That was not the plan.

Beane admitted he thought Williams would work best in Buffalo at guard. However, Feliciano got hurt and Cody Ford was the first choice to replace him at guard. That left the tackle position open for Williams.

“The more we watched him practice, he just seemed confident at right tackle. I knew he could do it. It was good to see him back to playing like he did 3-4 years ago,” Beane said. “He’s a very Steady Eddie personality. I thought he brought a calmness to our line.”

Beane isn’t sure if he’ll be able to retain either player. He wants to see where the market lands on both. If either leaves, Beane will be shopping for “similar cost effective replacements”.

Among the other notable free agents are Isaiah McKenzie, Andre Roberts and Matt Barkley. The latter is notable because the Bills need someone as the backup QB. Any salary cap gymnastics have to include the couple million it’ll take to roster a veteran backup if Jake Fromm doesn’t get the job next year.

Barkley’s contributions off the field cannot be overlooked. In fact, Beane made a point Wednesday of saying how much Barkley’s wife, Brittany, helped keep player wives connected during the Covid affected season. Beane called the Barkley’s a “big blessing” to the Bills.

Josh Allen would agree.

“His first thing every day he walks through this door is to help Josh Allen be the best version of himelf,” Beane said of Barkley. “That’s why it’s been so great to have him,”

The only way to find cap space for all these unsigned players Beane wants to keep is releasing other players that are currently signed. Two will be at the top of any possible Bills salary cap casualty list.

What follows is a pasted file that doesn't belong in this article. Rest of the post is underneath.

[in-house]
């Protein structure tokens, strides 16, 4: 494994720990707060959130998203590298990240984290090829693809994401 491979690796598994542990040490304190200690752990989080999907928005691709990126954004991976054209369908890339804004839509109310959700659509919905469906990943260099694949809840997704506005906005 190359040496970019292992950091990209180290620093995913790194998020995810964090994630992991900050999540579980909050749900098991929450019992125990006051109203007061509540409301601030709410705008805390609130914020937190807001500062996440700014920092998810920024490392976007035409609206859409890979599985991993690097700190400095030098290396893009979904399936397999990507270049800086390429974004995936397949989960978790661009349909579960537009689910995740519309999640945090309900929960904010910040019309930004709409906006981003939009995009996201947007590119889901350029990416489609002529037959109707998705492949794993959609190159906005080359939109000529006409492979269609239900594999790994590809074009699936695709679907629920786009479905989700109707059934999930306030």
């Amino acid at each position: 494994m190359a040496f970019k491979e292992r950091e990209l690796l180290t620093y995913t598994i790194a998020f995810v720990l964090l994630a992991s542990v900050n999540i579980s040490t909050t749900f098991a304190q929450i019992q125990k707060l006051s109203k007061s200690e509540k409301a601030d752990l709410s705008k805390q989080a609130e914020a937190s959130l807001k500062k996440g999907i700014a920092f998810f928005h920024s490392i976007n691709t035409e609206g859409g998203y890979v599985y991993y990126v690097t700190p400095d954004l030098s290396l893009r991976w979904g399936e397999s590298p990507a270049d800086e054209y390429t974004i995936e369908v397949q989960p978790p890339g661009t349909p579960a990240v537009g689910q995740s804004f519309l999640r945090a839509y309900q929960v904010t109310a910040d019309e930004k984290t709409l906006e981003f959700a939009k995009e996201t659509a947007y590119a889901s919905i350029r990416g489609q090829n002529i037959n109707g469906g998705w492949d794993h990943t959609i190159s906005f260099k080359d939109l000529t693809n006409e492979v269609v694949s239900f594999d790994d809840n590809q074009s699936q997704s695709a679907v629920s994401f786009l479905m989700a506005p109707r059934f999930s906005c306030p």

John Brown would save the Bills over eight million dollars against the cap if he is cut this offseason (all numbers courtesy Brown missed seven games this year and played three more without making a catch.

Beane thought the arrival of Stefon Diggs would make Brown a better player, but injuries helped to disrupt his season. Even after returning to the lineup with a four catch, 72 yard, one touchdown game in the season finale against Miami, Beane thought Brown could never regain his groove in the Buffalo passing game. In addition, Allen had time to get in “sync” with other receivers like Gabriel Davis.

It seems the writing is on the wall for Brown’s departure.

Mitch Morse is another candidate to become a victim of his salary cap number. A Morse release saves the Bills nearly $5 million. Beane complimented Morse’s play late in the season, but Morse suffered his fifth concussion this season. The Bills do have a ready replacement at center IF they bring Feliciano back.

They also seem to have replacement all but penciled in for Feliciano at guard. Beane was bullish on Ford, calling him one of the team’s most talented linemen. He added that it would be a “surprise” if Ford was not a starter next season.

If Ford is all but in, then someone has to be all but out. It could be Feliciano, but if he stays, then Morse will almost certainly be the one to go. The Bills have also lauded the play of Ike Boettger over the last few weeks and he seems a heavy favorite to keep his starting job.

Beane is expecting a few tough conversations this offseason with guys he likes and guys who have been a big part of building the Bills into a Super Bowl contender. It’s part of the job when you are Executive of the Year.

“Have to be very honest with guys. They’re not going to like it. They’re not always going to agree with it,” Beane said of how a GM should explain to a player they are being released. “If you ask those guys, they’ll at least respect it.”